Should I Open an IRA?
EligibilityTo contribute to an IRA, you must be under age 70½ at the end of the tax year and you—or your spouse, if you file a joint return—must have earned income, such as wages, salaries, commissions, tips, bonuses, or income from self-employment.
If you work, but your spouse is not employed, he or she may establish his or her own IRA, subject to IRS guidelines.
Tax TreatmentThe money that you contribute to an IRA may be fully or partially tax deductible—and the portion that is tax deductible is not taxed until withdrawal. If you or your spouse participates in a qualified retirement plan at any time during the year, your IRA contributions may not be fully deductible. An IRA’s investment earnings are not taxed until withdrawal.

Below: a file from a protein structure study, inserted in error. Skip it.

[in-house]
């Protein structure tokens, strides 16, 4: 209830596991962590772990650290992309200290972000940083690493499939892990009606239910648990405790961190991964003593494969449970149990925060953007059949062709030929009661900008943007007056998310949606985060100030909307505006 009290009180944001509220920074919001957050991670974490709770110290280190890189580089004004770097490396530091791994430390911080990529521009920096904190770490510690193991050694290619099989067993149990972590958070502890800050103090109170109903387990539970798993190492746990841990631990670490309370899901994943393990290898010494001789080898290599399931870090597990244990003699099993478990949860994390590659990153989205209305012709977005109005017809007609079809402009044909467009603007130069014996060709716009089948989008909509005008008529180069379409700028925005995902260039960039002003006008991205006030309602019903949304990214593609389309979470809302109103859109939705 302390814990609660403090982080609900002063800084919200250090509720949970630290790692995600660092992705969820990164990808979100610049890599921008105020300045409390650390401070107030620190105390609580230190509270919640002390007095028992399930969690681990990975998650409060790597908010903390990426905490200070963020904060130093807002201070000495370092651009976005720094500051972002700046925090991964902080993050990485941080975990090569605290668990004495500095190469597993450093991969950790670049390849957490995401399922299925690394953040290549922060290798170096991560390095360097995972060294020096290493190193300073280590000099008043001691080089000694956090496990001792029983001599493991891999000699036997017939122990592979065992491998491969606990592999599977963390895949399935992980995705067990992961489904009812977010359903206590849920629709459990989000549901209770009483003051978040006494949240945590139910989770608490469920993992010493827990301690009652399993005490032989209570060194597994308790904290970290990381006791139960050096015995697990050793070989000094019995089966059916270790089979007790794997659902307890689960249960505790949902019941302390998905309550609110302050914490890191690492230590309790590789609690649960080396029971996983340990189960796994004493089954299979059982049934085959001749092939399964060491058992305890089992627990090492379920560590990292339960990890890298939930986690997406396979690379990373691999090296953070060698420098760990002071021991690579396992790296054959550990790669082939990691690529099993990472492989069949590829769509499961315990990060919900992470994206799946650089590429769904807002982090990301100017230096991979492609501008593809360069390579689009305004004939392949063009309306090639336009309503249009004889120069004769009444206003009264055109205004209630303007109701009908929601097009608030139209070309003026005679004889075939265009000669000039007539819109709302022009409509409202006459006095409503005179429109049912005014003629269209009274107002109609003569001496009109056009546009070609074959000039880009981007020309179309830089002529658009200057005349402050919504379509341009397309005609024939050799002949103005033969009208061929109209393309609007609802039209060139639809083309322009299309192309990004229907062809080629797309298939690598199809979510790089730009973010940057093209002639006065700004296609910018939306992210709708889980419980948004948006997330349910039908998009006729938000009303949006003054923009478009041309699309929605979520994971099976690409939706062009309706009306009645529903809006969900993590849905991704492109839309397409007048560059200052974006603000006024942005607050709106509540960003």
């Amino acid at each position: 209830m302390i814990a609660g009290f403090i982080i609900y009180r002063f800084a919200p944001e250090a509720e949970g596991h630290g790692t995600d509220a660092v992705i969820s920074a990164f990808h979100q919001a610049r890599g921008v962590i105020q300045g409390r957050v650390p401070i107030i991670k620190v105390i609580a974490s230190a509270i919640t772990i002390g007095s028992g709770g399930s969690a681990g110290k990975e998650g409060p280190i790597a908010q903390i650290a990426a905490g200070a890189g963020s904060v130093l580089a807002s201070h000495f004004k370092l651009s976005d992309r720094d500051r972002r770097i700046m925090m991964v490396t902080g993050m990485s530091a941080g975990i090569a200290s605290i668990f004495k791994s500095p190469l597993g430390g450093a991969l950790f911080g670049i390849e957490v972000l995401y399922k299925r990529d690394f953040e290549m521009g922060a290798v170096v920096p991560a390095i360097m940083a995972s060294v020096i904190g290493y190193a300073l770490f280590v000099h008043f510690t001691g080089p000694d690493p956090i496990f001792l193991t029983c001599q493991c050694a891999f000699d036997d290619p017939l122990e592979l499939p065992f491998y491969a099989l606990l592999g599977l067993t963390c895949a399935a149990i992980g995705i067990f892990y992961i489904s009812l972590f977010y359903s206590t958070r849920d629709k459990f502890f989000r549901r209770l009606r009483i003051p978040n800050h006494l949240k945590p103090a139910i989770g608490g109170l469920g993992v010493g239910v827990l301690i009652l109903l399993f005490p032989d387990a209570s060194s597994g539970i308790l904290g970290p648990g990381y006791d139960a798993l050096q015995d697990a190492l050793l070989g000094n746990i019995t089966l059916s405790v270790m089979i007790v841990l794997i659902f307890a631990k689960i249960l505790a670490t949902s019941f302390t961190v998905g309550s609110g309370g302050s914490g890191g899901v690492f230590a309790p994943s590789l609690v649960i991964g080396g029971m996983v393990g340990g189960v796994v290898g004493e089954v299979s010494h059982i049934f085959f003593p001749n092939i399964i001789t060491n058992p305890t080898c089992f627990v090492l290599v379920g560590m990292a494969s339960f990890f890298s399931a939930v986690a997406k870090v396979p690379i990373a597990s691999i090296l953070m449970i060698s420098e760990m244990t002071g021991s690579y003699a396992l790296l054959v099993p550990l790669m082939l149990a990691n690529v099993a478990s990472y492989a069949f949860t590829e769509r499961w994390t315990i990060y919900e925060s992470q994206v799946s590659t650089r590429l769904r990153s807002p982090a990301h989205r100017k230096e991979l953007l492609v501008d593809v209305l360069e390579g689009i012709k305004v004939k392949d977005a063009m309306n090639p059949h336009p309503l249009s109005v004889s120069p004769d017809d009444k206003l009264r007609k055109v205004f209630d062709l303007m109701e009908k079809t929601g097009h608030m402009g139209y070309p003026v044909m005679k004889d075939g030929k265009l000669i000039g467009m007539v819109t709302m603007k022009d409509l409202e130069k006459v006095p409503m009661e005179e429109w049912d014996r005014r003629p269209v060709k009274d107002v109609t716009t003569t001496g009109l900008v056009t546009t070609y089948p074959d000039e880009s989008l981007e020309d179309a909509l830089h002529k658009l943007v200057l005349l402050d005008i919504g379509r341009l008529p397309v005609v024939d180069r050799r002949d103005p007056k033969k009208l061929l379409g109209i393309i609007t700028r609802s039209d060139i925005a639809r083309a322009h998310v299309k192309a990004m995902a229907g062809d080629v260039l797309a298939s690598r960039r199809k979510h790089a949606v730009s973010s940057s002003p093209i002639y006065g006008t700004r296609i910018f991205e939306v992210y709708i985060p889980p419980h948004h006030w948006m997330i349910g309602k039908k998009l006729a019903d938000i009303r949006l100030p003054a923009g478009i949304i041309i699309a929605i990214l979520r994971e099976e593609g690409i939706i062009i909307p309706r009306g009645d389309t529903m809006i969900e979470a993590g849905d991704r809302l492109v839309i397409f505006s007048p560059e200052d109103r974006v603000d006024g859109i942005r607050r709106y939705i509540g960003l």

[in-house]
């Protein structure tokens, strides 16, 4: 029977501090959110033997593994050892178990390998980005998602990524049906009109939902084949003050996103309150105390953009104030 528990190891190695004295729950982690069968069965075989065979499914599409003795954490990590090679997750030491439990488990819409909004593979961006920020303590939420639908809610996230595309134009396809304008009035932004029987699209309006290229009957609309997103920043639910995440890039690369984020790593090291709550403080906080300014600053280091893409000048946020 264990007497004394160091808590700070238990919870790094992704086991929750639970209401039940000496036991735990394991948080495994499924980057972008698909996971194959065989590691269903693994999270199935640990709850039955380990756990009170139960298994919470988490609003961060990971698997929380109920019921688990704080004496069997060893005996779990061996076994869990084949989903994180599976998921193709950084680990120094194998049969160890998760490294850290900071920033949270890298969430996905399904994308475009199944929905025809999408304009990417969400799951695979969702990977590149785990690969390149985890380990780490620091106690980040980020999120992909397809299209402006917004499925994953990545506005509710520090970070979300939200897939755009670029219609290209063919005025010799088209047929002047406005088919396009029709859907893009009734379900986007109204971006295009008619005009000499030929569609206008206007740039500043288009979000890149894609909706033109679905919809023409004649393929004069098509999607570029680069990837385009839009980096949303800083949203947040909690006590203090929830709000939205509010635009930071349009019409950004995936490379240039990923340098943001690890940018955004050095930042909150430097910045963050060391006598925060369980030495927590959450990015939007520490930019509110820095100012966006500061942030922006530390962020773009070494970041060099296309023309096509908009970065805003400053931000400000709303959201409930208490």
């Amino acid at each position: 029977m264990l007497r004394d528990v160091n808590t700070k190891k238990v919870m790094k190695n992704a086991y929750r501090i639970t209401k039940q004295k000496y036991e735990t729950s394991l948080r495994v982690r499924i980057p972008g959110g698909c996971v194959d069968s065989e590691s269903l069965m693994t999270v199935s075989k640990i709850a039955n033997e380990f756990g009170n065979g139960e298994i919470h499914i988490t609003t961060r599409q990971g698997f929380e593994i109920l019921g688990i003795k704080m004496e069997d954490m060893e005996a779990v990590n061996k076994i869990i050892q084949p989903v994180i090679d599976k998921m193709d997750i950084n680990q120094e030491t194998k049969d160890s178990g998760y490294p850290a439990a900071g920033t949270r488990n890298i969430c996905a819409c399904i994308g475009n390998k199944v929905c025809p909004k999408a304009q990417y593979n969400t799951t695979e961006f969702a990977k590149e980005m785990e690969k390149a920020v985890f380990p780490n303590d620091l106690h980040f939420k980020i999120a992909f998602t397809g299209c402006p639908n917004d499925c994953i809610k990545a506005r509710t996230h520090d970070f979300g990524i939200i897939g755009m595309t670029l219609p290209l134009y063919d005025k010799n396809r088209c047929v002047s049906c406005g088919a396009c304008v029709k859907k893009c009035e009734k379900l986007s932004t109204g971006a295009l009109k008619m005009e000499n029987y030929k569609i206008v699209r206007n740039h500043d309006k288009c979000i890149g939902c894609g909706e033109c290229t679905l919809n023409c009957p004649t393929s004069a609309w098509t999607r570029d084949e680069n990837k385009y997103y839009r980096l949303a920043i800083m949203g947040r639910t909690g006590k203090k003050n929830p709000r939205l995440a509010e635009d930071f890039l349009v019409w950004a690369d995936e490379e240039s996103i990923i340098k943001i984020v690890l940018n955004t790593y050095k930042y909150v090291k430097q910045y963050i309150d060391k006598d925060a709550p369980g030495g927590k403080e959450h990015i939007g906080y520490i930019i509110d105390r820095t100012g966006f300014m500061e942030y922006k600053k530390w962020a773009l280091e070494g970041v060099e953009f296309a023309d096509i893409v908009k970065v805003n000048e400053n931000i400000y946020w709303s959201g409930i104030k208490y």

When you withdraw money from your IRA, it will be taxed as ordinary income at your current tax rate. Any withdrawals you make before reaching age 59½ may be subject to a 10% federal income tax penalty. Generally, you must begin taking withdrawals of your IRA money by the April 1st following the year in which you reach age 70½—although your plan may require that you begin your withdrawals earlier.
The maximum amount you can contribute to an IRA and Roth IRA combined, for 2012 is $5,000 or your taxable compensation for the year—whichever is less. You may contribute up to $6,000 if you are 50 or older by December 31.